Friends of Griffith Park’s evening with Mike Eberts, author of Griffith Park: A Centennial History can now be heard in its entirety (at bottom).
On October 3, 1933 fire broke out in the Mineral Wells Canyon near the golf clubhouse. According to Mike Eberts “It seemed a small fire and the welfare workers presented virtually unlimited manpower to put it out.” And as one survivor recounted, “It was just a lark to us, it didn’t look dangerous then. We laughed about it and started down, to bat the fire out in a hurry.” By the time flames were finally extinguished, this had become the deadliest conflagration in the history of Griffith Park when 29 laborers lost their lives.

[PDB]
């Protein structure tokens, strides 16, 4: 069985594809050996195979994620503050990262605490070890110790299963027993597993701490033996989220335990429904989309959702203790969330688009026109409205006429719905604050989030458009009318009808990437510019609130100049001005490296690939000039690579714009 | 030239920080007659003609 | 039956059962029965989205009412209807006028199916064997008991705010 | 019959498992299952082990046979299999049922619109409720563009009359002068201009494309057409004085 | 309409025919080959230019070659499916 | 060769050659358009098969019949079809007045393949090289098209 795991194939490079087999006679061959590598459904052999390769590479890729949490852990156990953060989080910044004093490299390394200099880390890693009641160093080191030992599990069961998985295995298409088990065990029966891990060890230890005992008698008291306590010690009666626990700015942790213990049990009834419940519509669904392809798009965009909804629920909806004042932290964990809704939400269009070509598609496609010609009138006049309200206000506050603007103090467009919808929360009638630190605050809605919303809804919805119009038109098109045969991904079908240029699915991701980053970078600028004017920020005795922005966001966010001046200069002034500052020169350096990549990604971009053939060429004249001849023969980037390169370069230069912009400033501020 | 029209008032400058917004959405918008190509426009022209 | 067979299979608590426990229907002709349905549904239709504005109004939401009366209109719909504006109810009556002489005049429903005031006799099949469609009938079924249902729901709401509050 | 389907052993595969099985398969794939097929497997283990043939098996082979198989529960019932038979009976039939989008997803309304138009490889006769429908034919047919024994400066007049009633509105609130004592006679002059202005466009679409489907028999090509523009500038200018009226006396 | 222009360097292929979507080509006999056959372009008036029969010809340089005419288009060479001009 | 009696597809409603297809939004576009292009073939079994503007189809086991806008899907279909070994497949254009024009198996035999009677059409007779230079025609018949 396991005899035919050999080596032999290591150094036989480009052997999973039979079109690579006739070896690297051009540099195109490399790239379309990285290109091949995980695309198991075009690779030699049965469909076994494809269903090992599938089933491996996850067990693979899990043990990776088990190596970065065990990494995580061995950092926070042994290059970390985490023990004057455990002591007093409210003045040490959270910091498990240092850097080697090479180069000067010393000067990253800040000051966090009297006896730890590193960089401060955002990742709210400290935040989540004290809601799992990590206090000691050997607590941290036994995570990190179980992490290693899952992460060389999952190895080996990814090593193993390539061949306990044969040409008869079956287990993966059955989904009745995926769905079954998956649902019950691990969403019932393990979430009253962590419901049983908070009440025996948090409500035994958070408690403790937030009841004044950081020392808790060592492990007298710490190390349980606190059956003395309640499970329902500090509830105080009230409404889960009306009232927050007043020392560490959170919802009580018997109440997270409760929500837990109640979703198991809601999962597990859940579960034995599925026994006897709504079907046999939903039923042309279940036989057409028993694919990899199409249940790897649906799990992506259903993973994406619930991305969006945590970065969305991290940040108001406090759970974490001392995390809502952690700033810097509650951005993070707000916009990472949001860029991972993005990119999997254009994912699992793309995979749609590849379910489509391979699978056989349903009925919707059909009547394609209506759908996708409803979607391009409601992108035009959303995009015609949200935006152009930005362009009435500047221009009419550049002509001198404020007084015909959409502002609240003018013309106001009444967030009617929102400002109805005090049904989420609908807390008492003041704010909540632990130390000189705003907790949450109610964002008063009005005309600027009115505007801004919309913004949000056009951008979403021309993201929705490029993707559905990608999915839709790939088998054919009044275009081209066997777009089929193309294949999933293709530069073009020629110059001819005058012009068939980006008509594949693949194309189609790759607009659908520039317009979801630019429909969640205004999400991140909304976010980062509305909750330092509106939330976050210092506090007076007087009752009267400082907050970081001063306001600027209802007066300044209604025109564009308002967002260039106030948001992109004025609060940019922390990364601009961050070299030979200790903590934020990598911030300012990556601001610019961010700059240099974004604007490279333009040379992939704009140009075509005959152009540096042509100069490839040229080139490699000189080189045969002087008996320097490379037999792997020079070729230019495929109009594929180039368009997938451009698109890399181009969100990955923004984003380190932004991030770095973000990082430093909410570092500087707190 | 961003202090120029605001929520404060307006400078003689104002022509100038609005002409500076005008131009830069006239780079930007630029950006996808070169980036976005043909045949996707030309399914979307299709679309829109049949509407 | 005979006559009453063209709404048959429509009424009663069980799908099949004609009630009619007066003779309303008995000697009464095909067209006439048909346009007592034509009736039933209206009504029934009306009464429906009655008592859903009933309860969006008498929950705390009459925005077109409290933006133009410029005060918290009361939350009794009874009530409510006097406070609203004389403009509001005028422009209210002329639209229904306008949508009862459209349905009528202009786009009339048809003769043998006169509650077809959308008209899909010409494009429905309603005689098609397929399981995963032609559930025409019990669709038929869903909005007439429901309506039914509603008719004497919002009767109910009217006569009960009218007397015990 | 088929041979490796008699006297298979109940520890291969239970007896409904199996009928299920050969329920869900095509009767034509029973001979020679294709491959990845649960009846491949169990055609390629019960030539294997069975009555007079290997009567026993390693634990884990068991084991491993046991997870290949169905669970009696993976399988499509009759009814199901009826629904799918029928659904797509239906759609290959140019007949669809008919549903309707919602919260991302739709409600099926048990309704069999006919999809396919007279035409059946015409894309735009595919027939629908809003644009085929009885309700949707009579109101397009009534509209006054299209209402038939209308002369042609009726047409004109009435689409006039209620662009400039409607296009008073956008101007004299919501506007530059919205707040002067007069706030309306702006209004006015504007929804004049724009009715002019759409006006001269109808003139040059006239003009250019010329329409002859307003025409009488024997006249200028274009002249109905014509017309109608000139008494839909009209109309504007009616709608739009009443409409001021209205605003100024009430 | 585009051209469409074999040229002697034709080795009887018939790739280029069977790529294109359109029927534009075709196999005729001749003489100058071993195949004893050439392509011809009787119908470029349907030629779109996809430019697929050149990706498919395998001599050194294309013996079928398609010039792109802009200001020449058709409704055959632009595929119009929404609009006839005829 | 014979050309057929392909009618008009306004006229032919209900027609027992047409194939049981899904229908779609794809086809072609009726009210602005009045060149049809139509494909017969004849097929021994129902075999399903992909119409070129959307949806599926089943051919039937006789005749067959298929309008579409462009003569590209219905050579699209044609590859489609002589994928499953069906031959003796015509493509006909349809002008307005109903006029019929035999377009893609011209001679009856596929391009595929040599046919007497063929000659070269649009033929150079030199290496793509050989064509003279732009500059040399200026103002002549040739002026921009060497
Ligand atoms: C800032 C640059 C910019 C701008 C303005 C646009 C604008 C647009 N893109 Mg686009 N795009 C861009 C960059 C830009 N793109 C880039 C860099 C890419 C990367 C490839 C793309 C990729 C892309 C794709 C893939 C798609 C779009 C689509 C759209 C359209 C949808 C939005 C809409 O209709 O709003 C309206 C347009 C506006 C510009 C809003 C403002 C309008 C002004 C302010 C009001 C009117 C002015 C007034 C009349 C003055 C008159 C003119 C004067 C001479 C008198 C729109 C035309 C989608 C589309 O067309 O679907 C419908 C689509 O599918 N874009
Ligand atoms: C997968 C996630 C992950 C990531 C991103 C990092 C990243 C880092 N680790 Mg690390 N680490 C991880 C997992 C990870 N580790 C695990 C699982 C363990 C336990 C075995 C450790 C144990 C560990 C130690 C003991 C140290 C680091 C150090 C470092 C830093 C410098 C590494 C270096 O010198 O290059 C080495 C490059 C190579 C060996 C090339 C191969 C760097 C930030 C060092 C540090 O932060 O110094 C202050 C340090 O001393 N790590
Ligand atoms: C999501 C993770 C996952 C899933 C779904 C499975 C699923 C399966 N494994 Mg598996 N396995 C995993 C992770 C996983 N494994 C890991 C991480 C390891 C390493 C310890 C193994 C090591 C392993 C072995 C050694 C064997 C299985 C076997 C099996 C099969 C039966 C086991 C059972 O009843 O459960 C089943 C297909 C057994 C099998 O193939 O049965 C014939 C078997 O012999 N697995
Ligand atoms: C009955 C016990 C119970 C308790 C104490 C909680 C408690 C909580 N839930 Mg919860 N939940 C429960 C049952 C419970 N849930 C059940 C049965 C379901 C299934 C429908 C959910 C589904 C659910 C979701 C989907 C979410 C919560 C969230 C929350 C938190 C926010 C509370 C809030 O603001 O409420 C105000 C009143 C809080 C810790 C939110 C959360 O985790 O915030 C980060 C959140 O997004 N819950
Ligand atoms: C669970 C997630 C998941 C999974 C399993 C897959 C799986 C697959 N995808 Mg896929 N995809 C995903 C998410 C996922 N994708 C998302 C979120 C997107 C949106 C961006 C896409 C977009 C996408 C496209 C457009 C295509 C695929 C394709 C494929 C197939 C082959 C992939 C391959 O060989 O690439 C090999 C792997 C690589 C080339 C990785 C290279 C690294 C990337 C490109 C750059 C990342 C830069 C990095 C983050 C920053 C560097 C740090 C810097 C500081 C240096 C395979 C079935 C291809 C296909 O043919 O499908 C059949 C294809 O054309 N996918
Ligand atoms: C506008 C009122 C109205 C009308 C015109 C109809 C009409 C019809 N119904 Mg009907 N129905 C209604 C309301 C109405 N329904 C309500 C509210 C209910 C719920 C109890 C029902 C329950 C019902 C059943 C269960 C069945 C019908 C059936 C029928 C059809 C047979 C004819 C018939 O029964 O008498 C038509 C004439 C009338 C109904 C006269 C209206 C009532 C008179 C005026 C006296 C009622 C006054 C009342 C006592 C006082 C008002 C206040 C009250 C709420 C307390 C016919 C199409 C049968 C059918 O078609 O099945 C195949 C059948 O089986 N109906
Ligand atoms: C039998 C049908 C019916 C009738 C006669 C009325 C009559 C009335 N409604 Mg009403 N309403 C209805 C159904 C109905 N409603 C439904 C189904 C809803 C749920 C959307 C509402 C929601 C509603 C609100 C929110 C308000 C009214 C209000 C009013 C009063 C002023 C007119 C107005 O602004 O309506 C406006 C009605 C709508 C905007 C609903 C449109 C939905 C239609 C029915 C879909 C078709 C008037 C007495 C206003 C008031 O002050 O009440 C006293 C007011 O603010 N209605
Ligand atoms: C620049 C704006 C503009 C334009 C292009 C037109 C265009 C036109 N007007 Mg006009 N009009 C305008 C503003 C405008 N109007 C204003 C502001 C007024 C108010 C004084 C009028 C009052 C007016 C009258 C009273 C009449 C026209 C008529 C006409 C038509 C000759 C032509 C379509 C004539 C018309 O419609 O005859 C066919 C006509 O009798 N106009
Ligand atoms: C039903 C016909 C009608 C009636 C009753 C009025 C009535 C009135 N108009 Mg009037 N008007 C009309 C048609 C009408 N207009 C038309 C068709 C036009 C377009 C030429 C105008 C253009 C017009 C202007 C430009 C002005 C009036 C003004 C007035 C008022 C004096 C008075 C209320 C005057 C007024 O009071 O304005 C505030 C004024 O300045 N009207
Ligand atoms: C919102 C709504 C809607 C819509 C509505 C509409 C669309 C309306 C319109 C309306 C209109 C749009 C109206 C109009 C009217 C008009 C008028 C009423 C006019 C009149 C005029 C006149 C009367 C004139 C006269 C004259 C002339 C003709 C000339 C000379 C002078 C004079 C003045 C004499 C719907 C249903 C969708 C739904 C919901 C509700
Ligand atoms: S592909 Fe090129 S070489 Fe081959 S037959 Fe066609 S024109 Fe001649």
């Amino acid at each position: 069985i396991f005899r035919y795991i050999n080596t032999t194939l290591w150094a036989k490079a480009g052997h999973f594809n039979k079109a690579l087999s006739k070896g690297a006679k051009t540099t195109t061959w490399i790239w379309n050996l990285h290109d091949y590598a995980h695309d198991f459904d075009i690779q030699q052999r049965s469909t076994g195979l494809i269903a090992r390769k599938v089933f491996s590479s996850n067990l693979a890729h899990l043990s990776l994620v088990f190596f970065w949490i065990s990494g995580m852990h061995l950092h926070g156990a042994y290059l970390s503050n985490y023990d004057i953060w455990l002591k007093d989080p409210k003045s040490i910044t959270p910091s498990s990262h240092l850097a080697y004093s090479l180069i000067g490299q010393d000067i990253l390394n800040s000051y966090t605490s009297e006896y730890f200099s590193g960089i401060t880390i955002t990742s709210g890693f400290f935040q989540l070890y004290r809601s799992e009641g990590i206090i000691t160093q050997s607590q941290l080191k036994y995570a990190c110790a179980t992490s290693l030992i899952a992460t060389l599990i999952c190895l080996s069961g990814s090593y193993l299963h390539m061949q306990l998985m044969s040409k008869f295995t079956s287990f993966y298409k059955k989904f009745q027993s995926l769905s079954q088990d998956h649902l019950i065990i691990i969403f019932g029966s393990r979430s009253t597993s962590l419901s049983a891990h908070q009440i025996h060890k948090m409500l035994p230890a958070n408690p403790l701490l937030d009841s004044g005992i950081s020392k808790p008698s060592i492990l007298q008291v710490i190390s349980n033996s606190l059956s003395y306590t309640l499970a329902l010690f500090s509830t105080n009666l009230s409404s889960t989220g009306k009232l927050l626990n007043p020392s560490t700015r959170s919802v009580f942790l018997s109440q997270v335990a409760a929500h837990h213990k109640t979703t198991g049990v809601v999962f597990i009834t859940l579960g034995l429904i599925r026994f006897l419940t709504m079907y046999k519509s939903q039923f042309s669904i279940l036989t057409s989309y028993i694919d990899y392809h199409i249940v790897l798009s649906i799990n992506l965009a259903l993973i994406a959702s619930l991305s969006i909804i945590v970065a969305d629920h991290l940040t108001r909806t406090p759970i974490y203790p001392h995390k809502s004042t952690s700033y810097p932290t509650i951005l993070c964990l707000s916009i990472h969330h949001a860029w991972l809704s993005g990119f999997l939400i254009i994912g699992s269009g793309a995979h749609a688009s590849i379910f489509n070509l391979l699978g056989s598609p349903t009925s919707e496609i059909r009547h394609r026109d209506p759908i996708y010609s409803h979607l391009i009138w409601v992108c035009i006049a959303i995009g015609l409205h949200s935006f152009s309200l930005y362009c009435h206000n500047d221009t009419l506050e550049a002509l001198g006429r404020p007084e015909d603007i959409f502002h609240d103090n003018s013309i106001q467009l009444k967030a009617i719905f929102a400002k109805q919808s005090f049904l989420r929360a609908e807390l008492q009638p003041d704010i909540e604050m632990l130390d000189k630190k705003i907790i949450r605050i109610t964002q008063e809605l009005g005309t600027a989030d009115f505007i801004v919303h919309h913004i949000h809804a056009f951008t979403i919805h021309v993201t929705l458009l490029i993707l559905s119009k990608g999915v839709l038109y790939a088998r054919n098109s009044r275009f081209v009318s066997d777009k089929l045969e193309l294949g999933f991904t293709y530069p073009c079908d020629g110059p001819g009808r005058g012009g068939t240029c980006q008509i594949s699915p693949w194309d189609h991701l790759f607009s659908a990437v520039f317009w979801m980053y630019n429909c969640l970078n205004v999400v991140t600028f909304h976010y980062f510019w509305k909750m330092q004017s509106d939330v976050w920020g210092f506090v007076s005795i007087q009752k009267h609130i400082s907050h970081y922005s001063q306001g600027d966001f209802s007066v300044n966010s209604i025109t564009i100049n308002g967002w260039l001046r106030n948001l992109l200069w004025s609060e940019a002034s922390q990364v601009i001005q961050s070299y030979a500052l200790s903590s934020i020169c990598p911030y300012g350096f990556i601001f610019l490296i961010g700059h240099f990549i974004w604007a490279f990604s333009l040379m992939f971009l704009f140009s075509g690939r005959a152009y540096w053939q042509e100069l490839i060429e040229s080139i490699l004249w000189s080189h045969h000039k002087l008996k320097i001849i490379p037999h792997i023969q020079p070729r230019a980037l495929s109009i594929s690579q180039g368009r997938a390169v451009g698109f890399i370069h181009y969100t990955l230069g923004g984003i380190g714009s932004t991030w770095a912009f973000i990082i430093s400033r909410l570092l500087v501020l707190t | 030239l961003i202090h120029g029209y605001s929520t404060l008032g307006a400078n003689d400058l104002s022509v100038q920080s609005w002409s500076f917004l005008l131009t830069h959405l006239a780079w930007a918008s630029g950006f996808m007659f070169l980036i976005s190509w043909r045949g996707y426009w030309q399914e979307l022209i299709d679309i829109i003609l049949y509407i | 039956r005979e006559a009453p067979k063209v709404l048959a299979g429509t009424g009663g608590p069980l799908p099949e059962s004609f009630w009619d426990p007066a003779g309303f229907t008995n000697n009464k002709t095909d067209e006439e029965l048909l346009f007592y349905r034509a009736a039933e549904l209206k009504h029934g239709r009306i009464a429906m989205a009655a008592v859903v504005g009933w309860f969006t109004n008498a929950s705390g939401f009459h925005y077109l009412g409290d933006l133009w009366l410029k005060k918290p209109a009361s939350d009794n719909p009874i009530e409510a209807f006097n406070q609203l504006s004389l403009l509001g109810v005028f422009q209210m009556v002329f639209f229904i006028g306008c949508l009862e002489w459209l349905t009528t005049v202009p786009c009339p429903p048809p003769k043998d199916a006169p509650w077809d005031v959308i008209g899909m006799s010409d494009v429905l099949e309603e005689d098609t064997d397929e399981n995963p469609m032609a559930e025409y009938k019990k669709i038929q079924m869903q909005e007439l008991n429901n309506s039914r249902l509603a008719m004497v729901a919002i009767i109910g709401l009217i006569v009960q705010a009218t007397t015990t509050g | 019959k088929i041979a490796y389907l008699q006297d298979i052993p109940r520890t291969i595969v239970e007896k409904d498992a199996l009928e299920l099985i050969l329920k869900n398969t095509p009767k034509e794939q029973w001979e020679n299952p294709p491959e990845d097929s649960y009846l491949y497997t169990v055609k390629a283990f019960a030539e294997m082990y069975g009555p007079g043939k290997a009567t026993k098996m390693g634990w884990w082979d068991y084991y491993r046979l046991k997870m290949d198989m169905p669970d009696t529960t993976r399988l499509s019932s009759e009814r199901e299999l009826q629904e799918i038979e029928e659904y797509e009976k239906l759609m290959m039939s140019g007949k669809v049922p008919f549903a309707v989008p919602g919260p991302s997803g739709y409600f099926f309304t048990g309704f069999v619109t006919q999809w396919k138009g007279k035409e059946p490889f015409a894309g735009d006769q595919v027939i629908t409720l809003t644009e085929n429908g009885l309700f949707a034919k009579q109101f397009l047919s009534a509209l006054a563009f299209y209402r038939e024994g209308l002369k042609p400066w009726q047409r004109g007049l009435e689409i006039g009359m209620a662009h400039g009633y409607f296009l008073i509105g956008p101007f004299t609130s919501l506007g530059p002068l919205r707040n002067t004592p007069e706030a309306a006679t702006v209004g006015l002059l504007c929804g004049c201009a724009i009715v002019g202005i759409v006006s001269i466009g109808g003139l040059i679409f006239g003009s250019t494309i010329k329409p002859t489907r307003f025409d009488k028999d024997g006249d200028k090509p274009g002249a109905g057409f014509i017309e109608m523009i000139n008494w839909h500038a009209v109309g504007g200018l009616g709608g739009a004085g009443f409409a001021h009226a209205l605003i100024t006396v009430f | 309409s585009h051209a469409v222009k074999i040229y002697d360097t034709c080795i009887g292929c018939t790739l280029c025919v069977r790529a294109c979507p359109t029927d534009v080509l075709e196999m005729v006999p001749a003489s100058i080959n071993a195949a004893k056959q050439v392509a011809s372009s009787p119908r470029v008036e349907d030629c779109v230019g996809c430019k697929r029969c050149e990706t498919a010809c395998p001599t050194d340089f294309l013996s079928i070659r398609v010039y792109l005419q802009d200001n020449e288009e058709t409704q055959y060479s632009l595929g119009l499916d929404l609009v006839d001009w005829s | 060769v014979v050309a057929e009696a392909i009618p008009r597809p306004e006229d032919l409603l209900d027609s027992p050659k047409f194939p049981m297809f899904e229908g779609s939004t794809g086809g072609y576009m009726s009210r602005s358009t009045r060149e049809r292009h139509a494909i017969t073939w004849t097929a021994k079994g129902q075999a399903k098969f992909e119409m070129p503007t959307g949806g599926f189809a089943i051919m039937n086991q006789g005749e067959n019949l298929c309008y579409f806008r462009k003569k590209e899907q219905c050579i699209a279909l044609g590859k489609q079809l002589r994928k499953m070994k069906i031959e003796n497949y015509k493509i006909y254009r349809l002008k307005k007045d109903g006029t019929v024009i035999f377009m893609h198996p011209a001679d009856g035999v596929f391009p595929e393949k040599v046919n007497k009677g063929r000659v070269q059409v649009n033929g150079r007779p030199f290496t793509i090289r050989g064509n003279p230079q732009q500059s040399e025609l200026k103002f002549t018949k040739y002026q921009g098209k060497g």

from the back of the photo International News Photos /Los Angeles Bureau / OCT 4 1933 The Valley of Death in L.A. Fire LOS ANGELES, CALIF.:— Mute evidence of the terrible struggle for life that many firefighters lost in this flame-swept ravine in Griffith Park, Los Angeles, Calif. shows bodies pointed out by arrows of victims that were burned to death as they crawled up sides of valley between Dam and Mineral Wells Canyons. It is estimated that 60 men perished in the 1000-acre inferno that made a crimson hell out of Griffith Park. Thirty bodies have been recovered and 125 men were badly burnt.
1933 online lecture